New free legal advice clinic launches for children in care system

Covid-19 pandemic has presented ‘significant challenges’ for young people in care

A new free legal advice clinic for children and young people in the care system commenced on Tuesday.

The clinic, which seeks to empower children or young adults who are in care or leaving care to vindicate their legal rights, is a collaborative initiative between voluntary organisation Epic, and Community Law and Mediation (CLM), a community-based law centre in Ireland.

The two organisations said the clinic was particularly welcome, as Covid-19 has “presented significant challenges for children and young people in care”.

Covid-19 has impacted many aspects of their lives, including family access arrangements, education, mental health and accommodation options for young people leaving care.


Rose Wall, chief executive of CLM, described the advice clinics as "much needed".

“Children and young people in the care system are some of the most disadvantaged in Ireland and they have faced significant challenges in recent months due to Covid-19,” Ms Wall said.

“The legal expertise of our solicitors, combined with the advocacy expertise provided by Epic, will help ensure that they have every opportunity to have their voice heard in relation to decisions that affect them.”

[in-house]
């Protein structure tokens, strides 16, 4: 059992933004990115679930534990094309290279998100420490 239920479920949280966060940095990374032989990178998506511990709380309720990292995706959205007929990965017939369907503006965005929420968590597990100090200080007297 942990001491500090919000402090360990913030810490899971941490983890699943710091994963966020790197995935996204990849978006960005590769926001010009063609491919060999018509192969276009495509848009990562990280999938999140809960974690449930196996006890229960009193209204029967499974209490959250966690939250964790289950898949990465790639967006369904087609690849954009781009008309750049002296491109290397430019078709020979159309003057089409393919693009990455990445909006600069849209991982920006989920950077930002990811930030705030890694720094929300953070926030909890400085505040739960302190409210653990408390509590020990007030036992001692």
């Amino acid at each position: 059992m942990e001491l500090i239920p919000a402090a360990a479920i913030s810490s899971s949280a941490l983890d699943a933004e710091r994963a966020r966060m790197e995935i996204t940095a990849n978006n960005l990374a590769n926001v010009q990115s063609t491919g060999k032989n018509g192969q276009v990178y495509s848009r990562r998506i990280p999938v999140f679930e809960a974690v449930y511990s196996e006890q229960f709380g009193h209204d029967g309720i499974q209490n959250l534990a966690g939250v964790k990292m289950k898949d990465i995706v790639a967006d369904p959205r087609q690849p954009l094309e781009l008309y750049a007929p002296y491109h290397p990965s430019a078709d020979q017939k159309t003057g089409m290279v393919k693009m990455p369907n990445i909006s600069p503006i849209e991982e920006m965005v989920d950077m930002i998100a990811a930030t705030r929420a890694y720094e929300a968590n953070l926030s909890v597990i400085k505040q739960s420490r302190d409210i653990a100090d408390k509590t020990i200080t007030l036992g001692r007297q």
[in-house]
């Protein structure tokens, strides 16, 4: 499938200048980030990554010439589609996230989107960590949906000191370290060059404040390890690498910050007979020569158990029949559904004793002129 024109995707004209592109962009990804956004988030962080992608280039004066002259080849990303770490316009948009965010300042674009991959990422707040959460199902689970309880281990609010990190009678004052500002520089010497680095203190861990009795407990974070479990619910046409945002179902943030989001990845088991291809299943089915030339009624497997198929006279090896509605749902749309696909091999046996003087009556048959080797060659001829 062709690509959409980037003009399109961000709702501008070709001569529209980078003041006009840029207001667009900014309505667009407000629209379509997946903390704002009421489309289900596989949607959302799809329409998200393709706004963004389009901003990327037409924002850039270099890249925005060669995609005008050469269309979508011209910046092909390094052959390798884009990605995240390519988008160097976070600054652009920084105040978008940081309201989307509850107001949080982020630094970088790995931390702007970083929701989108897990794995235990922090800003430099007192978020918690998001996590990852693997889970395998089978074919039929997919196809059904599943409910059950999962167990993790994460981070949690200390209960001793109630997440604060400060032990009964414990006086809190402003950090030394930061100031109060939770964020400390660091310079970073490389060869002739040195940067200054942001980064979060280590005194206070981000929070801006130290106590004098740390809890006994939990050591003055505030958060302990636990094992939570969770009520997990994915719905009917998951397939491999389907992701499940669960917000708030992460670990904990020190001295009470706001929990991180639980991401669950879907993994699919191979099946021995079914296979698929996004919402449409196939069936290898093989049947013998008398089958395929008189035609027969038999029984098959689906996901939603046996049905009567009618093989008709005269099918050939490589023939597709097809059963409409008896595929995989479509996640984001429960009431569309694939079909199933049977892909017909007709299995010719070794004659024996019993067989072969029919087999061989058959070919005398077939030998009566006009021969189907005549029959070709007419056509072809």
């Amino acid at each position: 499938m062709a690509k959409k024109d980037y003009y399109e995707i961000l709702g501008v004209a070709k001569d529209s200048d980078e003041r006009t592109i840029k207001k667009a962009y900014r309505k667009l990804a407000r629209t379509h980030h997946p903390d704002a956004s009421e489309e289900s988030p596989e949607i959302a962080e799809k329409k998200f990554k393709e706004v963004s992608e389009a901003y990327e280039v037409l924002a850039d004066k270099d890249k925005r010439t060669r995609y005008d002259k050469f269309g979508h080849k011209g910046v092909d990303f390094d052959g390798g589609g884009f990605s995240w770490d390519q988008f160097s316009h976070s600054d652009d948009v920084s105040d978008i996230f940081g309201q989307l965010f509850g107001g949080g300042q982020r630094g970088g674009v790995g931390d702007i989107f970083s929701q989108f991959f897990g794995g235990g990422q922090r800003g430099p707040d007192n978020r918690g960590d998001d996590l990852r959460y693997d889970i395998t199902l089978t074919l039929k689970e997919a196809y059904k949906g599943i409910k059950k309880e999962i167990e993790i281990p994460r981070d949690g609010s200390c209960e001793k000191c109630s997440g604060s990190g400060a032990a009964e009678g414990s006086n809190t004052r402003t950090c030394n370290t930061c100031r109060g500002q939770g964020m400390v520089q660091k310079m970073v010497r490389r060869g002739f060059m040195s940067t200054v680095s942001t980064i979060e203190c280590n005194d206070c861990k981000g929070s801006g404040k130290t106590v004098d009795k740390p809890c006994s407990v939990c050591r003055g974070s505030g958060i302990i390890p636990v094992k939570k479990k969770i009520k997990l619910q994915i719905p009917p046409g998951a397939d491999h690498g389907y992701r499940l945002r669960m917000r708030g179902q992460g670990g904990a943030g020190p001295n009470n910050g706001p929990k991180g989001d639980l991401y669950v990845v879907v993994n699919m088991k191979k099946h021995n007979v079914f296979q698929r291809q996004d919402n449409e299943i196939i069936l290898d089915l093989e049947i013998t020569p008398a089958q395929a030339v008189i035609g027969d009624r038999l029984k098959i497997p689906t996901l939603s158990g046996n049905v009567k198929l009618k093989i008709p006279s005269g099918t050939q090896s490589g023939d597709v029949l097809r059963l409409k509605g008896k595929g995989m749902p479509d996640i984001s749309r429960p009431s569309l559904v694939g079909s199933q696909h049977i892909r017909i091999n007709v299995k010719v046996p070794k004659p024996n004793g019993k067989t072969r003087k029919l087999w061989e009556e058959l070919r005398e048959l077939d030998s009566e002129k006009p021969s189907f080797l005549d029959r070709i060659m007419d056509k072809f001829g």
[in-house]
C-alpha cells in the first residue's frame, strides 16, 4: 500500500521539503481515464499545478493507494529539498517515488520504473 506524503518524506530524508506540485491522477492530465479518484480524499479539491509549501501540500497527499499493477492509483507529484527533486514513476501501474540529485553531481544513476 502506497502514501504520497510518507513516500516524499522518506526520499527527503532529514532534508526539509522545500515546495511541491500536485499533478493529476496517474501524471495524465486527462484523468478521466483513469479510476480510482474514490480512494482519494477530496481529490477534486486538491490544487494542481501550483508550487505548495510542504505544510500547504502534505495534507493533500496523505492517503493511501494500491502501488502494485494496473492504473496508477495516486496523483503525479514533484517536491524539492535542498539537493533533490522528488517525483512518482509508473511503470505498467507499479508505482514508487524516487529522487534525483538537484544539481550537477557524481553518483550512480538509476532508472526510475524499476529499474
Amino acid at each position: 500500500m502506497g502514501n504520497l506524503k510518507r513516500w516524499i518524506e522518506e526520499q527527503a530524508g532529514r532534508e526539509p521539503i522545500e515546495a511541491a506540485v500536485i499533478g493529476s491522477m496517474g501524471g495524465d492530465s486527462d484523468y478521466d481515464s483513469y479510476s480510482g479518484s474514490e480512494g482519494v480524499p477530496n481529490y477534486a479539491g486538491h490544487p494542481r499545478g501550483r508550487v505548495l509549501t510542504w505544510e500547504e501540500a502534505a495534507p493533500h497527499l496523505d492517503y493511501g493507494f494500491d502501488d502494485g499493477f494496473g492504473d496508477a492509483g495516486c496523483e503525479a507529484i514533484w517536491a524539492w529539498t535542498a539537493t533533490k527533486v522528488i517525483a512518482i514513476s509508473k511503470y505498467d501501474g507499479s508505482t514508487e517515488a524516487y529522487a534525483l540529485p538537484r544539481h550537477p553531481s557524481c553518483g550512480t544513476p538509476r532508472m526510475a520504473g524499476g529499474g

Marissa Ryan, chief executive of Epic, said the Covid-19 pandemic had been "extremely difficult" for children and young people across Ireland, and particularly those in care or leaving care.

“As services across Ireland stall and are overwhelmed as a result of the coronavirus, Epic and CLM are determined to provide a service to ensure care-experienced children and young people have access to justice, know their rights and have these rights upheld.”

The free legal advice clinics are funded by the Community Foundation for Ireland and RTÉ Does Comic Relief and will run on a monthly basis for an initial period of 12 months.

Further information on how to access the clinics can be found by contacting Epic on 01 872 7661.

Denise Charlton, chief executive of Community Foundation for Ireland, said the voices of children and young people "must be heard", even in a pandemic.

“They must not be brushed aside, ignored or silenced when important decisions are being taken about their lives which could impact future health, wellbeing and opportunities,” Ms Charlton said.

She added that Epic and CLM are to be congratulated for “recognising this need and stepping up to the plate in protecting the rights of vulnerable teenagers at a key moment in their young lives”.

Shauna Bowers

Shauna Bowers

Shauna Bowers is a reporter for The Irish Times